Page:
The vaccination roll-out uses age, rather than comorbidities to determine when you will get vaccinated. People with comorbidities won’t be prioritised for vaccination, because studies have shown that age is an even stronger predictor than comorbidities for whether or not you will end up in hospital or die because of Covid. Many comorbidities are also more common among older people, which means that a sizeable portion of comorbidities are automatically covered if older people are vaccinated first.

  • Can you register twice? 

Technically, it is possible to register twice on the EVDS. If you’d like to change your details, for instance, change your address, you’d have to register again — this way, your details will be updated. But the health department doesn’t recommend that you re-register and says the number of times that you register won’t make a difference to how soon you will be given an appointment date.  

  • What happens if you missed your vaccination appointment or if a vaccination site ran out of vaccines and couldn’t help you?

The short answer: The EVDS will automatically reschedule you for the next appointment and send you an SMS with a date. 

The longer version: The EVDS has an algorithm that will detect if you missed an appointment (because a vaccinator wouldn’t have confirmed your vaccination by entering your voucher number into the system) and then reschedule you — but only for up to two times.

How soon you will receive an SMS for a new appointment depends on how many vaccination centres there are in the area where you live (in other words, how soon an opening becomes available). 

If you missed two appointments, you will have to re-register on the system. You can do that by re-registering online via the website, WhatsApp or USSD service, by visiting a site where an administrative team will help you to re-register, or by calling the Covid helpline on 0800 029 999 and ask them to re-register you. The helpline number is toll-free from both a landline and cellphone. The vaccination helpline is active from 8am to 6pm and managed by an outside company. When you call the helpline you will be asked to press “1” for general Covid-related health information (don’t choose this option) and “2” for help to register for a vaccination (choose this option). 

  • How do you schedule an appointment if you’re on medical aid? 

The EVDS will ask you if you have a medical aid. If you do, you will need to enter the name of the scheme and also your medical aid number. 

Some medical schemes, such as Discovery Health, will also ask you to register on a separate system, so that they can send you information about vaccines. You will, however, still need to register on the EVDS, as it’s the only way to book an appointment, regardless of whether you’re vaccinated at a public or private site, or have medical insurance.

Your medical aid has to follow the rules of the roll-out, so they’re only allowed to vaccinate a certain age group once the health department has announced that the age group has become eligible for vaccination. A medical scheme can, for instance, not vaccinate people of 40 and older if the health department has determined that only people of 60 and older can be vaccinated at that time. 

  • What happens if you don’t have any form of ID such as an identity document, passport, asylum-seeking or refugee number?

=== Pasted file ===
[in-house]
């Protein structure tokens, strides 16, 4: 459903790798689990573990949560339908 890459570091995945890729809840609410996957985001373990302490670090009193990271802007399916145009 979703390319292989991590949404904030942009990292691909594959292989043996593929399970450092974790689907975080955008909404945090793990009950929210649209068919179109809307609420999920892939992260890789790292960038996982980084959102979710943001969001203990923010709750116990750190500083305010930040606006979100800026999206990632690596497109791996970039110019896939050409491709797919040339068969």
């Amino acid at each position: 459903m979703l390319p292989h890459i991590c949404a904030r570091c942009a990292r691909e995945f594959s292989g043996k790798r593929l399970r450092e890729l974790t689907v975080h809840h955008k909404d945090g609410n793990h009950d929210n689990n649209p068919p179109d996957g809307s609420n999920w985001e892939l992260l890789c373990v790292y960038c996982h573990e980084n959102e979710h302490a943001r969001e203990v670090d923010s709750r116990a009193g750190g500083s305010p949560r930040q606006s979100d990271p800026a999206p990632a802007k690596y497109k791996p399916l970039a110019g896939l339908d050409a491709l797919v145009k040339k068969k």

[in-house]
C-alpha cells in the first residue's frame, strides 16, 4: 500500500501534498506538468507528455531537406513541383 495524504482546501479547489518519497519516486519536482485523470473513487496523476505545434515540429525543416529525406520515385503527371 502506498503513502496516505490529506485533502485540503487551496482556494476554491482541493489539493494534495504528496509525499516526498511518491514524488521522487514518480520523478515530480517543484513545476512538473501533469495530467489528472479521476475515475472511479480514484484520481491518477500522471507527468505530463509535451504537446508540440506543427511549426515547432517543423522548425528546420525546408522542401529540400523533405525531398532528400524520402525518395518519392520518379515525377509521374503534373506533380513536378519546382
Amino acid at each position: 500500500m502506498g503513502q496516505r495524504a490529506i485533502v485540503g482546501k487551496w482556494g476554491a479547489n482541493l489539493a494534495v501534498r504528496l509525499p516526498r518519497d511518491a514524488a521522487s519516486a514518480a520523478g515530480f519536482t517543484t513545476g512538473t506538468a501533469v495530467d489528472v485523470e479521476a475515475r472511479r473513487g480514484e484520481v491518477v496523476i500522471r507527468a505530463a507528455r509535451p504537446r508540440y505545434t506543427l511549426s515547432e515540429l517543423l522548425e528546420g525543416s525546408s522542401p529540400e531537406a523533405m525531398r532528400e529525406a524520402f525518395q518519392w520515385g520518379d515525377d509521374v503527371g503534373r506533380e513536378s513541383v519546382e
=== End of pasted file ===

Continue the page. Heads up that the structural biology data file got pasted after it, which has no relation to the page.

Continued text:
The health department is working on a system that will allow people without identity documents to get vaccinated, as South Africa also has thousands of undocumented migrants and also people in prison and mental health institutions without identity documents. Details of this system have, however, not yet been announced. DM

This story was produced by the Bhekisisa Centre for Health Journalism. Sign up for the newsletter.


"Information pertaining to Covid-19, vaccines, how to control the spread of the virus and potential treatments is ever-changing. Under the South African Disaster Management Act Regulation 11(5)(c) it is prohibited to publish information through any medium with the intention to deceive people on government measures to address COVID-19. We are therefore disabling the comment section on this article in order to protect both the commenting member and ourselves from potential liability. Should you have additional information that you think we should know, please email [email protected]"

Please peer review 3 community comments before your comment can be posted


This article is free to read.

Sign up for free or sign in to continue reading.

Unlike our competitors, we don’t force you to pay to read the news but we do need your email address to make your experience better.

Nearly there! Create a password to finish signing up with us:

Please enter your password or get a sign in link if you’ve forgotten

Open Sesame! Thanks for signing up.

[%% img-description %%]

The Spy Bill: An autocratic roadmap to State Capture 2.0

Join Heidi Swart in conversation with Anton Harber and Marianne Merten as they discuss a concerning push to pass a controversial “Spy Bill” into law by May 2024. Tues 5 Dec at 12pm, live, online and free of charge.

A South African Hero: You

There’s a 99.8% chance that this isn’t for you. Only 0.2% of our readers have responded to this call for action.

Those 0.2% of our readers are our hidden heroes, who are fuelling our work and impacting the lives of every South African in doing so. They’re the people who contribute to keep Daily Maverick free for all, including you.

The equation is quite simple: the more members we have, the more reporting and investigations we can do, and the greater the impact on the country.

Be part of that 0.2%. Be a Maverick. Be a Maverick Insider.

Support Daily Maverick→
Payment options